Failure to Startup

In the world of technology we see a lot of cool things pass through conventions, some of them will become top products, others will become vaporware. I will explore what makes the difference between vaporware and top product. There are three different places in which products either fail or succeed. The first of which is execution of stages of development. The next place in which startups can fail is that they may set the bar too high for themselves, which will cause them to be unable to reach those goals. The final portion in which a company can fail is the resistance to a new form of technology from larger, more influential companies. The influence of larger companies is the largest problem for startups in Silicon Valley.


When you begin to develop a product there are many things that you need to do. The first job that needs to get done is to sketch out your product, or user interface if you’re working in software. The next is to develop a prototype, something that either looks and feels like your product or actually works like your product, but has no moving parts. After this it becomes more difficult because you need investors to allow you to create real products to sell. In order to do this you need to convince them that this product is worth it. Kickstarter can come into play in the smaller scale products, but when you get into things that aim to change the face of an entire industry, like altering the cable industry, things become much more difficult.

High Hopes

Often startups will profess that they will create the ultimate phone with the ultimate specs. This leads people to think that it will either be an ultimate blank or, depending on how long they've been in the industry, the ultimate blank you'll never see. Far fetched specifications for a product makes it much more difficult to bring it to reality. The company must be realistic about the goals of the product as well as what they can accomplish. A great example of this is the Blade laptop from Razer. It seemed like such a promising idea to begin with, but the delays make it seems like it will never actually reach production. This is because the laptop had such ambitious specifications that it was not able to make it to production.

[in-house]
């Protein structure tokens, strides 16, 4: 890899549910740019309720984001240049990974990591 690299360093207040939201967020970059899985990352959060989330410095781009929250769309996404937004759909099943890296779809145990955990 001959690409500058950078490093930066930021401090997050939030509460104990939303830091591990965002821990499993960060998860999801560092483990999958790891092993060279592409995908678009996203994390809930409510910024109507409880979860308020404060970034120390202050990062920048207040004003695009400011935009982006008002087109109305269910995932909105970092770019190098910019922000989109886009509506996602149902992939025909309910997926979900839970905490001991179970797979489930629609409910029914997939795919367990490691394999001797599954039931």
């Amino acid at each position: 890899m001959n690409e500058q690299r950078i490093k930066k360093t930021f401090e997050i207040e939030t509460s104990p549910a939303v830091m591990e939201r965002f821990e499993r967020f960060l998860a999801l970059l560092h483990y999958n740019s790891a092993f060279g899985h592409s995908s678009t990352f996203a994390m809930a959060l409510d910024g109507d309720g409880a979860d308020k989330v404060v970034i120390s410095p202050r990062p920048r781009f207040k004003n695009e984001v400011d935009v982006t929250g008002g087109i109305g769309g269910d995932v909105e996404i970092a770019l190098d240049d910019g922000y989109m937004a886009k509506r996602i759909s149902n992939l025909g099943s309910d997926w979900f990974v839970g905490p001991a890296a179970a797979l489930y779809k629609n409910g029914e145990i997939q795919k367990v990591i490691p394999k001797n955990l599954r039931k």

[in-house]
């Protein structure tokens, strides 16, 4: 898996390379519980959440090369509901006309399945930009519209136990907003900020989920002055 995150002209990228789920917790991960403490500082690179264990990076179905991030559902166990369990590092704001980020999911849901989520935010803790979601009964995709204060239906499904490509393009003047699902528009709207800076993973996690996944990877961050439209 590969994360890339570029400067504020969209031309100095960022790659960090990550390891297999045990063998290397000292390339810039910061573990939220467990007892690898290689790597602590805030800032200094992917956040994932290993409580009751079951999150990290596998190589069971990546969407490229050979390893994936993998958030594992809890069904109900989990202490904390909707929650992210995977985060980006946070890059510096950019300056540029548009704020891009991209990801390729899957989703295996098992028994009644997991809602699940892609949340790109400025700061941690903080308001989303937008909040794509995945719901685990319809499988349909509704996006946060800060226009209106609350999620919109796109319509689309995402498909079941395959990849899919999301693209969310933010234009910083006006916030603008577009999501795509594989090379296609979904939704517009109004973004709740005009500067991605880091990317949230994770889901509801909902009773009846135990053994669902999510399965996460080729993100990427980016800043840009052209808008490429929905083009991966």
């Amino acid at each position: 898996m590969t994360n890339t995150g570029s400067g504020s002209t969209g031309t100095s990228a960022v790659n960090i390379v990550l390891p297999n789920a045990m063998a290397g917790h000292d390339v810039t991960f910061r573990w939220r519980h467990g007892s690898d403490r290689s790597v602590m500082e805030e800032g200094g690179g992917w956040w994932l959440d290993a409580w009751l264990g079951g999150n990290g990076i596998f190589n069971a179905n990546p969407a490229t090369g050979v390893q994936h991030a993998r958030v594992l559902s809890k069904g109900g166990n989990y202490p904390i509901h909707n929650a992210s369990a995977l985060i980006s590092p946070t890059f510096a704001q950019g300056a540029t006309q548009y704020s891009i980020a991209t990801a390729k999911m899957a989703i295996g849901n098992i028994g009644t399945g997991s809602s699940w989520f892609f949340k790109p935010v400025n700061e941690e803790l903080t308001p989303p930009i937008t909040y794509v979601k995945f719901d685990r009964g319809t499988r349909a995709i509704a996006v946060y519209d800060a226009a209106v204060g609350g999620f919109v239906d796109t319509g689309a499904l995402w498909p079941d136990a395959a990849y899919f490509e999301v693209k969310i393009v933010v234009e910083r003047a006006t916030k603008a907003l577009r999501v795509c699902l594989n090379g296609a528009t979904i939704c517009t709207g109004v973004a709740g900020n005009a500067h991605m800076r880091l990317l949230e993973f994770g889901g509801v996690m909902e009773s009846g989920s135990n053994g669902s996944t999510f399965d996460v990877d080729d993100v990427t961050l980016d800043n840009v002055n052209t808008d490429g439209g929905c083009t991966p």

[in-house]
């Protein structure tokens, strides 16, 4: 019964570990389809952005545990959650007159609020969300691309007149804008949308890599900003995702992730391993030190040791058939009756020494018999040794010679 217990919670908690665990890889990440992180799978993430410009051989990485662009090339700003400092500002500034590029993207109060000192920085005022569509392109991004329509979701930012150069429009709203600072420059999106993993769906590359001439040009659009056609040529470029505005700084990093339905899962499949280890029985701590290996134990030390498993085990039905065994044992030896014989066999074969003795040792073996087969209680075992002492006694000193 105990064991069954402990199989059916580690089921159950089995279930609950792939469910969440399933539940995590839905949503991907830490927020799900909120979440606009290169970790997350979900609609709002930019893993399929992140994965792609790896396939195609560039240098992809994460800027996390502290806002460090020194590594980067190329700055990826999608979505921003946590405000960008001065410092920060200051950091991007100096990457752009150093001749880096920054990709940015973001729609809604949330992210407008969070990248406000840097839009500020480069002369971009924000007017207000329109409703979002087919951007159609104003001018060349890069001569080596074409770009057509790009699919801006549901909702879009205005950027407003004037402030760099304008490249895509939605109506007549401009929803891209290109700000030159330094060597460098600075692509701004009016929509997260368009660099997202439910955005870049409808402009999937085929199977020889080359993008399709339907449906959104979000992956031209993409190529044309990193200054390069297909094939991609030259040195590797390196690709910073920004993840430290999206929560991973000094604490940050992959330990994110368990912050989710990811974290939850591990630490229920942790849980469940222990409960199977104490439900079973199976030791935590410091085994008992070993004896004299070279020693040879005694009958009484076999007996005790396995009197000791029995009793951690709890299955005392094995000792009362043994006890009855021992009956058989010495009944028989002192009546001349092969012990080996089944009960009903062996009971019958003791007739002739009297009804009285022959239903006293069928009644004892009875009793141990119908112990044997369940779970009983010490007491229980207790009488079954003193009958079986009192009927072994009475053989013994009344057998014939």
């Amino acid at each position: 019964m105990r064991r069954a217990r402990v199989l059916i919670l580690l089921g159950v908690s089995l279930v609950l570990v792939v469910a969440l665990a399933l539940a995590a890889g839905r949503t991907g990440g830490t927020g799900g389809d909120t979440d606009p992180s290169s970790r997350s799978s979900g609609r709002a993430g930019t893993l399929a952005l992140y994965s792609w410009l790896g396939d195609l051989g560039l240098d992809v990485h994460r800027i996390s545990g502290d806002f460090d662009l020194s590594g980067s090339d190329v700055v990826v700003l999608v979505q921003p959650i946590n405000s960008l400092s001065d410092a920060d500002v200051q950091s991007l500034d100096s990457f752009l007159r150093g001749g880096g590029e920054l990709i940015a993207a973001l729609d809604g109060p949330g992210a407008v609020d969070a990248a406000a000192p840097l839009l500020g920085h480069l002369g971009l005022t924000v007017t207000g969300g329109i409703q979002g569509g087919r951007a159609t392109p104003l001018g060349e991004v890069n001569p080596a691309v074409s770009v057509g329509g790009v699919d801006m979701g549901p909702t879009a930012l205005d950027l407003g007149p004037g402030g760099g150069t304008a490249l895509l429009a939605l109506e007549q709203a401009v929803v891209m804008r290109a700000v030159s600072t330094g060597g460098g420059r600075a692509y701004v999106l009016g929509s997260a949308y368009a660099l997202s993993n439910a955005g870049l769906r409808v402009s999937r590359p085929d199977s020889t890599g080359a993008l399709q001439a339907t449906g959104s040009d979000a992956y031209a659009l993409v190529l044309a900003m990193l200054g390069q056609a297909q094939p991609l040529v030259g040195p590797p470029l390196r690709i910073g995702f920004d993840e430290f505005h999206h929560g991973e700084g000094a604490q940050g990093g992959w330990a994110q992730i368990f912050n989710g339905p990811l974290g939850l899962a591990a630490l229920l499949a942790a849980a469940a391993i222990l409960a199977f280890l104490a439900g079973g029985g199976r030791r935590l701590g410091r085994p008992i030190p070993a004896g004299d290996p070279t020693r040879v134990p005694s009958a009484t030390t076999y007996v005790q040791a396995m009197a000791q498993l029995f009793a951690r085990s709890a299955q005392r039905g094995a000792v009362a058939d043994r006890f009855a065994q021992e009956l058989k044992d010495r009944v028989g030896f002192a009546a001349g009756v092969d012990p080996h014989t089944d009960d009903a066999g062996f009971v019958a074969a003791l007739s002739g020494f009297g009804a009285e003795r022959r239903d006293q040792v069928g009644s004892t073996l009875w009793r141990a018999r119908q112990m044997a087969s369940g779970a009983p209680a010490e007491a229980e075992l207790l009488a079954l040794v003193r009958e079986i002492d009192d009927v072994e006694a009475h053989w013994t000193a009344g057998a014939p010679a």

Power Struggle

Some very promising companies have been forced out of existence by more influential companies. The most well known example of this is the cable card industry, particularly Google TV. This product had such promise, but was crippled because the cable companies wouldn't allow them to overlay their high definition user interface onto the tv guide. This is the main reason that anyone would have bought the Google TV, but because they weren't even able to provide that the product failed. This kind of suppression of products will result in just as many failed products as the previous few.


This combination of three elements can result in a failed product, which has been so commonly named vaporware. The promise of a fantastic product that is often too good to be true. This Failure to Startup is often what can make conventions frustrating becuase you are able to see so many promising ideas, but very few of them will make it to the product line. The best example of good execution is the recently passed Steve Jobs. He may have been strange, rude, frustrating to work with, but he had the best mind in the business for recognizing the worth of things and had the keen instinct of when to execute on them.